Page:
Everyone else could talk so fast and fluently that I always got the feeling of stealing their time whenever I wanted to share a story. That did something to me. I did a lot of thinking before finally having the courage to talk to others. Somehow, I got stuck with the thought of being dependent on their understanding, putting me into a weak position. Many times, the person I was talking to would avoid eye contact, hoping it would help me. It certainly didn’t. Being the friendly and open character I am, it even discomforted and hurt me. I would have loved to have some eye contact. Well, the stutter always bugged me as much as the people I talked to. Anyway, they were only trying to help me. Others would help by just filling in the word I was unable to utter. It was humiliating, even though it was meant to be helpful. To make it short: There was nothing others could have done that would have really helped me – If I had known anything, I would have told them. All that lowered my self-esteem, be it only the fact that I did not come up with any solution. On top of that, others spoke so rapidly I really envied them. What kind of freedom to just freewheel without needing the courage to speak. I always had to consider things. Sometimes it was certain sounds that didn’t seem to come out, sometimes just a small break in the conversation I had to jump into.
I often practiced sentences before actually letting them out. For example, I would repeat my order on the way to the baker’s over and over again – without stuttering, of course. I didn’t stutter talking to myself or speaking in my dreams. When I finally reached the bakery, I was glad when there were no other customer besides me. The only hitch then was the sales lady who, of course, had to ask me what I wanted. This question alone made me stutter again. Besides, it was important for me whether she smiled or was in a bad mood. All this had an effect on my speaking. When she asked in a friendly, warm-hearted manner, the chances were good I didn’t stutter. When she was imperious and bad-tempered, it took me some time to place my order. My worst nightmare was coming into a crowded bakery where customers queued up to be served. I literally kept count of the people before me and became ever more nervous the closer I got. Situations like that arose in rounds of introduction, even on the playground where you introduce yourself in the sandbox. When it was my turn, I was already strung out before anything had happened. With a bright red head I was pushing out the words. As far as it seemed, they themselves were also to blame for it. Of course, there were reactions I had to live with. I constantly emerged from these situations as a loser. That did something to me.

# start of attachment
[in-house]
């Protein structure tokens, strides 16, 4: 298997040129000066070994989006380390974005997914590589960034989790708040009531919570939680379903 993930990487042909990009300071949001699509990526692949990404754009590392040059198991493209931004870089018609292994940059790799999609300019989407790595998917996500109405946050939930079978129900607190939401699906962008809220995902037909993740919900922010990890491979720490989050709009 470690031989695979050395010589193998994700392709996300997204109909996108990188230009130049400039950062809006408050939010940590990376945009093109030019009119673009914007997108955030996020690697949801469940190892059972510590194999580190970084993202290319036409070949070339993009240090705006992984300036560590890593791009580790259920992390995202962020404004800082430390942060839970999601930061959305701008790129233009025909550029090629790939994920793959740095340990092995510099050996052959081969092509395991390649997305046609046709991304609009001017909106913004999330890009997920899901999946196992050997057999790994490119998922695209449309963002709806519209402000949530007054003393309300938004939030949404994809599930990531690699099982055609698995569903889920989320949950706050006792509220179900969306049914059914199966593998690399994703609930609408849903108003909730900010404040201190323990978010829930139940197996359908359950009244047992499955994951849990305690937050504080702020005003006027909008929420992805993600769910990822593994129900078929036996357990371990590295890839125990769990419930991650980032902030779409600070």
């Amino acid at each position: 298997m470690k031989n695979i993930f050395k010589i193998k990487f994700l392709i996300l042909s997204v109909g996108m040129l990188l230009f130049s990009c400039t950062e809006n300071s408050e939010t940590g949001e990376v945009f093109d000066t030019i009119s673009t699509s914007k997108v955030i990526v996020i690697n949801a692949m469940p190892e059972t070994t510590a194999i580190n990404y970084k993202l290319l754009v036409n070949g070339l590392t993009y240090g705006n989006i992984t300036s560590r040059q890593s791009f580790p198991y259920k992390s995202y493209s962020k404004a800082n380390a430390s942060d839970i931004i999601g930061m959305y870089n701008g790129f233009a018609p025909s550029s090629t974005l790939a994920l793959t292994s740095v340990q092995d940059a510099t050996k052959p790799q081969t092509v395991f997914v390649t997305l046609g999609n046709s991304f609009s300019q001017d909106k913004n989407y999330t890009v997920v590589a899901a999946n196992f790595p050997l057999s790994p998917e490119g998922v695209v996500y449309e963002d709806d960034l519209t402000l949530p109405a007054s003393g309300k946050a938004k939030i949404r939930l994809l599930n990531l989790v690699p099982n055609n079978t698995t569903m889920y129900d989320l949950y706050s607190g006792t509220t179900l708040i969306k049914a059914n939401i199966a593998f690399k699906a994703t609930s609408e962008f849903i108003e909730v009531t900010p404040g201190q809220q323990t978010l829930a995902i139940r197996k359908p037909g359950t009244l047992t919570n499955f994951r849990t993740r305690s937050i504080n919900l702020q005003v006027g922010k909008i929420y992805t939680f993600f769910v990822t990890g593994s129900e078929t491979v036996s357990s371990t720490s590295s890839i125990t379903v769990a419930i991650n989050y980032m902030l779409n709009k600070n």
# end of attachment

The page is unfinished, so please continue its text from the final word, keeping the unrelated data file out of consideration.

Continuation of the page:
It made me feel frustrated, sad and tired. I seemed to be fighting an enemy I couldn’t defeat which also aggravated me.